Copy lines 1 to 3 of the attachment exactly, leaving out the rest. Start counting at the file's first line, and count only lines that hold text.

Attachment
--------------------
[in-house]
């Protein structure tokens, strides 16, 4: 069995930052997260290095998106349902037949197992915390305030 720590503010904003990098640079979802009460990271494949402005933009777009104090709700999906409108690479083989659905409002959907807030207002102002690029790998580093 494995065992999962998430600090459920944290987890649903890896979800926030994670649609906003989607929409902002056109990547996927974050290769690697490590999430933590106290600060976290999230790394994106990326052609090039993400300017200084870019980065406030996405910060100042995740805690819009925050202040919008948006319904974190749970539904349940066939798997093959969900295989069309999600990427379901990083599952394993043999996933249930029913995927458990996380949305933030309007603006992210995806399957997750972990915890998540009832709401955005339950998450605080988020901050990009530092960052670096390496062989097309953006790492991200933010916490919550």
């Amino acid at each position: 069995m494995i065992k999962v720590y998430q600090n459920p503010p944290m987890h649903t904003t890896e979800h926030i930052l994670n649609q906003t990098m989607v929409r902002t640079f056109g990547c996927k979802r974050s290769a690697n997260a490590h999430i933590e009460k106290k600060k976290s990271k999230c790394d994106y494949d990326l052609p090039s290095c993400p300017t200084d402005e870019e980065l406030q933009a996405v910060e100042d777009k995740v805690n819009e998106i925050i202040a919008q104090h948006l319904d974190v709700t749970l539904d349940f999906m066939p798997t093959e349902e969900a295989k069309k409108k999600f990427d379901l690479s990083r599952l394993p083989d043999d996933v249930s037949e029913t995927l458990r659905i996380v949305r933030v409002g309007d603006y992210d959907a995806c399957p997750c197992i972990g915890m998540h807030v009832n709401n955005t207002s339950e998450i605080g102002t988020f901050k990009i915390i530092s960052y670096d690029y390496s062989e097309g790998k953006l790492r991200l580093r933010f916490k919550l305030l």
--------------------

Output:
[in-house]
């Protein structure tokens, strides 16, 4: 069995930052997260290095998106349902037949197992915390305030 720590503010904003990098640079979802009460990271494949402005933009777009104090709700999906409108690479083989659905409002959907807030207002102002690029790998580093 494995065992999962998430600090459920944290987890649903890896979800926030994670649609906003989607929409902002056109990547996927974050290769690697490590999430933590106290600060976290999230790394994106990326052609090039993400300017200084870019980065406030996405910060100042995740805690819009925050202040919008948006319904974190749970539904349940066939798997093959969900295989069309999600990427379901990083599952394993043999996933249930029913995927458990996380949305933030309007603006992210995806399957997750972990915890998540009832709401955005339950998450605080988020901050990009530092960052670096390496062989097309953006790492991200933010916490919550």
């Amino acid at each position: 069995m494995i065992k999962v720590y998430q600090n459920p503010p944290m987890h649903t904003t890896e979800h926030i930052l994670n649609q906003t990098m989607v929409r902002t640079f056109g990547c996927k979802r974050s290769a690697n997260a490590h999430i933590e009460k106290k600060k976290s990271k999230c790394d994106y494949d990326l052609p090039s290095c993400p300017t200084d402005e870019e980065l406030q933009a996405v910060e100042d777009k995740v805690n819009e998106i925050i202040a919008q104090h948006l319904d974190v709700t749970l539904d349940f999906m066939p798997t093959e349902e969900a295989k069309k409108k999600f990427d379901l690479s990083r599952l394993p083989d043999d996933v249930s037949e029913t995927l458990r659905i996380v949305r933030v409002g309007d603006y992210d959907a995806c399957p997750c197992i972990g915890m998540h807030v009832n709401n955005t207002s339950e998450i605080g102002t988020f901050k990009i915390i530092s960052y670096d690029y390496s062989e097309g790998k953006l790492r991200l580093r933010f916490k919550l305030l």